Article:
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May 05, 1942 - Image 1

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The Michigan Daily, 1942-05-05

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Editorial
Congress To Reduce
Money In Circulation o 0

VOL. LII. No. 162 ANN ARBOR, MICHIGAN, TUESDAY, MAY 5, 1942 Z-32s

PRICE FIVE CENTS

British Seizure OfMadagascar

Foils Japs

Red Army Opens Possible Spring Offensivet

WPB Order
Forbids Use
Of Iron, Steel
For Civilians'

MOSCOW, May 4.--(P)-For the first time in recent weeks, the
Russians announced officially tonight that Soviet troops "waged offens-
ive battles on several sectors of the front" during the day, indicating the
Red Army might have gotten the jump on the Germans and launched
their own spring drive.
(The people of the Ukraine were urged today by Marshal Semeon
Timoshenko to engage in guerilla warfare behind the German lines and
so prepare the way for a Red Army of liberation.
(This could best be done, the Marshal's proclamation noted, by
blowing up bridges, by preventing the Germans from carrying away
material and manpower, by breaking down the German communica-
tions, and by watching the direction of the enemy's flight and attack-
ing the Germans from the rear.)
Kappa Sigma Retains IFC Sing
Title As 1,000 Listeners Shver

Generalissimo
Asks. Chinese
To Sacrifice
Warns People Of 'Greater
Difficulties'; Japanese
Threaten India, China
CHUNGKING, May 4.-('P)-With
China's Burma Road lifeline choked
off and a Japanese column within 25
miles of China's frontier, Generalis-
simo Chiang Kai-Shek told his peo-
ple tonight "we must prepare for a
prolongation of the war and for

Metal
As
Are
To

Substitutes,
Gold, Silver
Excepted;
Operate On

Barred
Alone
Decree
Public

Edict Is Climax
Of Priority Bans
WASHINGTON, May 4. - (P) - A
sweeping order of the War Produc-
tion Board tonight forbade the use
of iron and steel in virtually all ar-
ticles of civilian use not covered by
previous decrees - more than 400
kinds of articles in all.
Not only must the makers of these
things stop using iron and steel-
they must not use any other metal
as a substitute (except gold or silver,
if feasible). The order means, un-
doubtedly, that manufacture of these
articles will stop for the duration.
Civilians Must Sacrifice
Thus when the present stocks in
the stores are exhausted,. plus the
few articles permitted to continue in
manufacture for a short time longer,
civilians will be forced to do with-
out. The stop-production order is
effective in 90 days. Limited produc-
tion will be permitted until then.
Going beyond the scope of previous
curtailment orders of this nature, the
new decree makes the general public
responsible for obeying it, along with
the manufacturers, distributors,
wholesalers and retailers. Consumers
are forbidden to receive articles
known to have been made in violation
of the order.
Drastic Conservation Order
The long awaited edict-most dras-
tic conservation order so far issued-
gave what amounted to a finishing
blow to the country's durable con-
sumers' goods industry, which WPB
chairman Donald M. Nelson has or-
dered choked off in order to con-
vert materials, machines and man-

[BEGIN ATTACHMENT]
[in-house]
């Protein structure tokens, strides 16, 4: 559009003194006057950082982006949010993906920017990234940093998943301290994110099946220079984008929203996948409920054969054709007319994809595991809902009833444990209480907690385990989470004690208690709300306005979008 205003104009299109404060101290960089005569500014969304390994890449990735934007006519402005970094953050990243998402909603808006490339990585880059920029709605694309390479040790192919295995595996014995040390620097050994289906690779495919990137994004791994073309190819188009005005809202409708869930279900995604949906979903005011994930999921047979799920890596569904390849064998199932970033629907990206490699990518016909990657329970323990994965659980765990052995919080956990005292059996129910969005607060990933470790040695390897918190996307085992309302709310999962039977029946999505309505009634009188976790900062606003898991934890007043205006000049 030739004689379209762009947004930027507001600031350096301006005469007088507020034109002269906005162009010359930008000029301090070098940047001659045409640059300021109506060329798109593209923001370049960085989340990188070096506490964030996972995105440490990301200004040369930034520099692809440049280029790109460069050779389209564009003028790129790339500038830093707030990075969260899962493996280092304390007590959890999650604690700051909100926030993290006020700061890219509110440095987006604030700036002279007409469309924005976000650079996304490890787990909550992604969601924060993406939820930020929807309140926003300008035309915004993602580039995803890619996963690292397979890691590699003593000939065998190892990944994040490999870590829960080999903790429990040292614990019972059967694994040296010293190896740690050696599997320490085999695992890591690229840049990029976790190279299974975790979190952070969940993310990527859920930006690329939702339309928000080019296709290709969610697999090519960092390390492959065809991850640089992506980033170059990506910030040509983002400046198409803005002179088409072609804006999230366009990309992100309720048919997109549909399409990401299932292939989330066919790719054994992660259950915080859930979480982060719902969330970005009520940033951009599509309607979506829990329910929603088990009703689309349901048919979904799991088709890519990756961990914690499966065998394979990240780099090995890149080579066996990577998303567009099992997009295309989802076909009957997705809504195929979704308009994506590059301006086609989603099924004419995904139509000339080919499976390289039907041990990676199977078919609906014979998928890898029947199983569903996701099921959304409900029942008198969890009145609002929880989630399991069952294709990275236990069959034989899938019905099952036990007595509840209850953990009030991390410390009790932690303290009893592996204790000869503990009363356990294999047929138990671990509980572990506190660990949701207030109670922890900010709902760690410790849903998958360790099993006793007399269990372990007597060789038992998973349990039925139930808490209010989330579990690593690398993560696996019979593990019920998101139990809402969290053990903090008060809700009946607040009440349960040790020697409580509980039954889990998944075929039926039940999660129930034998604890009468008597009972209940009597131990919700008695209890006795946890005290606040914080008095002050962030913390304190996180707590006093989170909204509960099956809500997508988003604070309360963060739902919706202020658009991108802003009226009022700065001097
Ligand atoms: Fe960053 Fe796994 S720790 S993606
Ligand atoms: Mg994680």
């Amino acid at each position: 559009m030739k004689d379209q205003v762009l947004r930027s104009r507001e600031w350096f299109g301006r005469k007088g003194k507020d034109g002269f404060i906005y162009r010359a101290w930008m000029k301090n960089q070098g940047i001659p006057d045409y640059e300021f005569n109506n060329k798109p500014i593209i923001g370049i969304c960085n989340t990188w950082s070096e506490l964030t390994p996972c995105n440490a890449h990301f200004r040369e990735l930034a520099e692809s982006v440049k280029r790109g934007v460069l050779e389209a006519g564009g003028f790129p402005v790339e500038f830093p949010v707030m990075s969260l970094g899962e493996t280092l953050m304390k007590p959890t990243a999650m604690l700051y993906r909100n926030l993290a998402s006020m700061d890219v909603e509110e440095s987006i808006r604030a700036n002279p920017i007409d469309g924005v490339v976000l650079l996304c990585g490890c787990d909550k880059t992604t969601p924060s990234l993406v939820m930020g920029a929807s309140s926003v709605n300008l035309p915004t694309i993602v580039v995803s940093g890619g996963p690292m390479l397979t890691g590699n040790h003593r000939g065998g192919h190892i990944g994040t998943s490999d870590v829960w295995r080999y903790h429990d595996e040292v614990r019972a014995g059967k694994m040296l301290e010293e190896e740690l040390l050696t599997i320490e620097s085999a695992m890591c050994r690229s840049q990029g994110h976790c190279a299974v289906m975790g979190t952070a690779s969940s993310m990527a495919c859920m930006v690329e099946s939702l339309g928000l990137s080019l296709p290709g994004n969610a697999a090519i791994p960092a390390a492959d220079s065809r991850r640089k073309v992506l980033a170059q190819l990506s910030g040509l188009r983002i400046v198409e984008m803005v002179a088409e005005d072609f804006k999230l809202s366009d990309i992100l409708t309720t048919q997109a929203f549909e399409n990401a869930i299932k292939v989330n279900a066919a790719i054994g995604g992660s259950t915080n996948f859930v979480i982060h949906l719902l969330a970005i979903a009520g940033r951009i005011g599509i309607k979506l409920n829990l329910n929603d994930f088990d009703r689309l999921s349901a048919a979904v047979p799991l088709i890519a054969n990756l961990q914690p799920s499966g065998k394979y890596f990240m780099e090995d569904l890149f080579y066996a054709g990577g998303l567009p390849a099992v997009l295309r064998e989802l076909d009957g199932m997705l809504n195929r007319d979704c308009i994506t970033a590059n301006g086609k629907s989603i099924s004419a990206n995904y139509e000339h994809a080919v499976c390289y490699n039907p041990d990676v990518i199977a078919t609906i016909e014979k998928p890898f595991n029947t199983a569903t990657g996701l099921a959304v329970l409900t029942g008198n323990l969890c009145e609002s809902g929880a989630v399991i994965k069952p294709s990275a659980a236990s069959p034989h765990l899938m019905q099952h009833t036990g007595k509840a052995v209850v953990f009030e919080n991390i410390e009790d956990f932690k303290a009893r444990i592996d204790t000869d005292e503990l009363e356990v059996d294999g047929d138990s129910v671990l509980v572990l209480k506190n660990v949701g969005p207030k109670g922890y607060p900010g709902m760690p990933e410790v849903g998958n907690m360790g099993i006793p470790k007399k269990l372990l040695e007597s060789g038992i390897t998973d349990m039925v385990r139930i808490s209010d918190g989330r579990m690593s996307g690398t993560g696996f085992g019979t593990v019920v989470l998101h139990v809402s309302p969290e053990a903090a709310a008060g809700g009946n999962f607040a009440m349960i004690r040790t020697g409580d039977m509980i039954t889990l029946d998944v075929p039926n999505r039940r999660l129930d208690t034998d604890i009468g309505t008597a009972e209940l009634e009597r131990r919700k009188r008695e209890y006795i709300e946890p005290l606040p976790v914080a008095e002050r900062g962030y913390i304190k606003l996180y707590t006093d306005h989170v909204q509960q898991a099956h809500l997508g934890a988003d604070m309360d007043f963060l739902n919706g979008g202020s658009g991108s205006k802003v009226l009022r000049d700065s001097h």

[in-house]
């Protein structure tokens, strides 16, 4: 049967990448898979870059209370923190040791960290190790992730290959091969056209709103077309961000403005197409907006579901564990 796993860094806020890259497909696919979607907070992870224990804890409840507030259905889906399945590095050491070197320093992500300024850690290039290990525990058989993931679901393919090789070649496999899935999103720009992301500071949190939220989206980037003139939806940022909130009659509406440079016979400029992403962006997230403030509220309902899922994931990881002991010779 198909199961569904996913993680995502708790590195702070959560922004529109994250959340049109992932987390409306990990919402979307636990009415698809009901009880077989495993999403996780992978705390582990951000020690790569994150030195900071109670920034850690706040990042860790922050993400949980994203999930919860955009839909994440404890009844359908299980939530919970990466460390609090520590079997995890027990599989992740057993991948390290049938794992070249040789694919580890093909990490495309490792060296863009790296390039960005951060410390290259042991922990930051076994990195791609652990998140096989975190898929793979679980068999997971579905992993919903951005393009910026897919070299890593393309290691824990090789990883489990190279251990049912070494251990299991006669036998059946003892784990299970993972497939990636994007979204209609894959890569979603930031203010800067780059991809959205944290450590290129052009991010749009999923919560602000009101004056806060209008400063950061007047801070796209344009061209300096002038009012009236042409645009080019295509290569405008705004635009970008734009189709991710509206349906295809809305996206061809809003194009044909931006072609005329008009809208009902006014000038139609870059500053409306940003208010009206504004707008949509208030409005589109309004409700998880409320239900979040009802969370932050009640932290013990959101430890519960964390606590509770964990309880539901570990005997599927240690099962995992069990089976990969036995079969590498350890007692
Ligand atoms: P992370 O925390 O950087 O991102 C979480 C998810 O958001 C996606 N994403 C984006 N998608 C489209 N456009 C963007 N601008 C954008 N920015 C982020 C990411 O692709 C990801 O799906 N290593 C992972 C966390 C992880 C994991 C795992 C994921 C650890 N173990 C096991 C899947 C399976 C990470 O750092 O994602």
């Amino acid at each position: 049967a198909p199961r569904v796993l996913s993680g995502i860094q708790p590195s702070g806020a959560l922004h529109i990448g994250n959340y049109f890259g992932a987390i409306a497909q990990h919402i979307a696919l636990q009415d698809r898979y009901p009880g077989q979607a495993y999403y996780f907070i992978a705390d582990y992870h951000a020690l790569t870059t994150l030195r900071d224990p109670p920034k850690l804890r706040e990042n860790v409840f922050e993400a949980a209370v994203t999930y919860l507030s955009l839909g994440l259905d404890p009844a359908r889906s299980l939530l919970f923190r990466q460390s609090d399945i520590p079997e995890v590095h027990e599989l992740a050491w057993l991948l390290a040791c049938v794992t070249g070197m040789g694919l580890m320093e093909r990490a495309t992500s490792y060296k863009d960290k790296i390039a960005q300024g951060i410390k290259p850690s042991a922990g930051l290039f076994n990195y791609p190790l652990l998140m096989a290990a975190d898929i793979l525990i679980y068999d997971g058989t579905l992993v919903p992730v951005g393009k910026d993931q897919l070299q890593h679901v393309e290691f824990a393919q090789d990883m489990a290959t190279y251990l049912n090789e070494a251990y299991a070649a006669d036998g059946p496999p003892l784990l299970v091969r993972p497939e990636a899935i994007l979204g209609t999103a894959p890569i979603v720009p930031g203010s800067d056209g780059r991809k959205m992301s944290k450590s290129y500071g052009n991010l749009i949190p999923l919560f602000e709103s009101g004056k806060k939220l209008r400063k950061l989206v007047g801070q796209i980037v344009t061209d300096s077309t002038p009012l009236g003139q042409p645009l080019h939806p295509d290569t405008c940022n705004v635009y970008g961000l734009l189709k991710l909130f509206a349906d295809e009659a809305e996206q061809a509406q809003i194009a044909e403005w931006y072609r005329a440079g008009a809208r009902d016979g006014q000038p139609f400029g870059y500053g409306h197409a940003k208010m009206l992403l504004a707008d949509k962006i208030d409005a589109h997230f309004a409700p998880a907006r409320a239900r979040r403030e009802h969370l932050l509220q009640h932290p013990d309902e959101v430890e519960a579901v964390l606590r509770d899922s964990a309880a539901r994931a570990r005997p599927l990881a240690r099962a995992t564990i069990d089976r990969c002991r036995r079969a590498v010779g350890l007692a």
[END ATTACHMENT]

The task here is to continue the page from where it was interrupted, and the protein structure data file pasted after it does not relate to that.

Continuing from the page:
power to war work.
Effective after midnight tonight,
the decree climaxed a series of stop-
orders covering automobiles, refrig-
erators, vacuum cleaners, typewriters
and other articles whose output was
ordered suspended in the interest of
a "sound but lean" civilian economy
for the war's duration.
On the banned list are toilet sets,
compacts, jewelry boxes, cigarette
cases and lighters, combs, permanent
wave machines, hair curlers and dry-
ers, Jewelry, lipstick holders, mani-
cure implements, perfume atomizers,
and purse and handbag frames.
Druids Initiate
25 In Annual
May Tapping
Druids, sons of magic,
Foretellers of the future,
Judges-very knowing, wise,-
The fires in the stonehenge
Are set alight,j
With flames to heaven raised;
Look upon thy awenyds,
Called from out they might court-
The uniformed who would seek thy
light.
Hence to the oak grove,
There to test
Their unworthiness.
With eyes to heaver raised,
Invoke a blessing from the skies,
Perpetuate thy heroic deeds-
Keep ever bright
Thy burning torch-
The glory and wisdom of knights of
old.
Stalwart DRUIDS, true and bold,
To the rock of DRUIDS have been
summoned:

Phi Delta Theta Is
Dogs 'Sabotage'
Of SigmaPhi

Second;
Chances
Epsilon

Kappa Sigma, two-time winner of
the annual Interfraternity Sing, "did
it again" last night when, spurred on
by the cheering efforts of Delta Gam-
ma and Phi Sigma Sigma sororities,
they captured the IFC's first place
trophy for their harmonious rendi-
tion of "Vesper Hymn."
Singing to more than 1000 chilly
students, faculty and townspeople
who gathered in the bleachers erected
in front of the library, 10 fraternities,
backed by almost twice as many sor-
orities who acted as rooters, partici-
pated in the competition. Awards
Walker Bans
Social Justice
Coughlin Magazine Ceases
PublicationVoluntarily
WASHINGTON, May 4.-(iP)-So-
cial Justice, weekly magazine started
by The Rev. Charles E. Coughlin, has
ceased publication, its editor an-
nounced today, but the Postmaster
General proceeded to ban it from the
mails anyway. Attorney General Bid-
dle had charged that it published
"clearly seditious" material,
Editor E. Perrin Schwartz wrote
Postmaster General Walker that the
magazine would "not hereafter be
published" and that it was abandon-